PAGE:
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I saw a StackOverflow question regarding static analysis in Scala, but that one was answered in 2009. As you know, the Scala tools are changing very rapidly.

I was therefore wondering if someone familiar with the current state of static analysis tools in Scala could tell me if there's, say, a Findbugs equivalent for Scala. I found that Findbugs issues many unnecessary warnings for Scala, probably having to do with the way the "object" singleton compiles to bytecode, due to traits, etc. I heard that Scalastyle is not only a Scala version of Java's CheckStyle, that it also includes bits of Findbugs and PMD. But if it doesn't implement all of Findbugs and/or PMD, then are there other tools that supplement it? Or, is Scalastyle good not only for style checking, but is it good for improving code quality?

Also, what about Scala's integration with, say, Sonar? Is the Scala Sonar plugin (which works with Scalastyle) reliable?

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3 Answers 3

Here is an updated answer as of August 2014 for some that are aimed or work well with Scala.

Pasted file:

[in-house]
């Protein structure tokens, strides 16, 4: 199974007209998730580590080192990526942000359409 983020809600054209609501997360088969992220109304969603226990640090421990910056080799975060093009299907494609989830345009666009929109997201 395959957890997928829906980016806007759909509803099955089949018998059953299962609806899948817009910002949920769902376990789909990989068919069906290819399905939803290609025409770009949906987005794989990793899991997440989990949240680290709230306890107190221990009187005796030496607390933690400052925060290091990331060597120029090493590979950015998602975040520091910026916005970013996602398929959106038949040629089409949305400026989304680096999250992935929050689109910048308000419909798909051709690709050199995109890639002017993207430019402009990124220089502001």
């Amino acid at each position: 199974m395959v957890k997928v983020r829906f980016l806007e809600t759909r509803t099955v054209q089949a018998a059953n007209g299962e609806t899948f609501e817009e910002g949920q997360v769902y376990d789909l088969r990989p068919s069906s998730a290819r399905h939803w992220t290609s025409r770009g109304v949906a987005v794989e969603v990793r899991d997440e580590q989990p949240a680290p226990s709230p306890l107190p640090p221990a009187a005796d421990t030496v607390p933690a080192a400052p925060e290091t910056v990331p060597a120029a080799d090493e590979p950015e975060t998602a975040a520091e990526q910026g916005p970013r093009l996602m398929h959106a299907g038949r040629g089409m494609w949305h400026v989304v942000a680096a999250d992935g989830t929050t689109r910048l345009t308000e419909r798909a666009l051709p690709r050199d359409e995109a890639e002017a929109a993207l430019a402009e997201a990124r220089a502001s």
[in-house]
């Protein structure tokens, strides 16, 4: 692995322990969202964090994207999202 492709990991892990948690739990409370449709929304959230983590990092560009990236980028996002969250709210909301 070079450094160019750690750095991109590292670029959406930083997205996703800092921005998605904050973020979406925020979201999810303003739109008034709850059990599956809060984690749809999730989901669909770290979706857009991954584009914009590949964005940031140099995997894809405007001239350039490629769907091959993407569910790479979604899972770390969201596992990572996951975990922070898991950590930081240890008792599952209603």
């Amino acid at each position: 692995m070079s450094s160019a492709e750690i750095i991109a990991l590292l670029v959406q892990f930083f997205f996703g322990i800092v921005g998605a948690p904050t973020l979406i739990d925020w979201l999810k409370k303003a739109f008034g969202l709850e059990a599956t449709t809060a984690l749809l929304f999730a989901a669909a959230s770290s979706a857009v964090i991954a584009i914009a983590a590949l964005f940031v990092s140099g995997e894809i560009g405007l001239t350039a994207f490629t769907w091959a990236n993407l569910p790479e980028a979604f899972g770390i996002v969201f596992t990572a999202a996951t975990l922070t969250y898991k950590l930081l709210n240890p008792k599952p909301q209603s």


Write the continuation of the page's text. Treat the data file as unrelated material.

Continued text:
Personally I think the JVM or Java ones end up with far too many false positives, or have inspections that are aimed mostly at Java specific classes. For example, since in Scala we don't tend to use the Java Collections, all the findbugs collection based inspections are not needed. Another example is the inspections for use of static fields which are irrelevant in Scala.

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Would the wartremover be counted as an alternative? Also -Xlint and -Ywarn-adapted-args command line parameters of scalac might help catching certain types of bugs.

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Thanks, I'll check it out. –  marekinfo Mar 24 '14 at 20:29

Why don't you like to use a very powerful Scalac compiler? E.g. it has some useful options, e.g.

  • -unchecked
  • -deprecation
  • -feature

...etc.

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3  
The question is whether the compiler makes all the suggestions. For example, javac doesn't always suggest all the "lint" type stuff that the Eclipse and IntelliJ static analyzer suggests. If the compiler suggested everything, there would be no need for say Findbugs or PMD. I would assume that in the Scala world, the situation is the same - i.e. not all code smells are checked by the compiler, such as copy-and-paste (non-DRY) code, or whatever it may be. –  marekinfo Mar 24 '14 at 20:26

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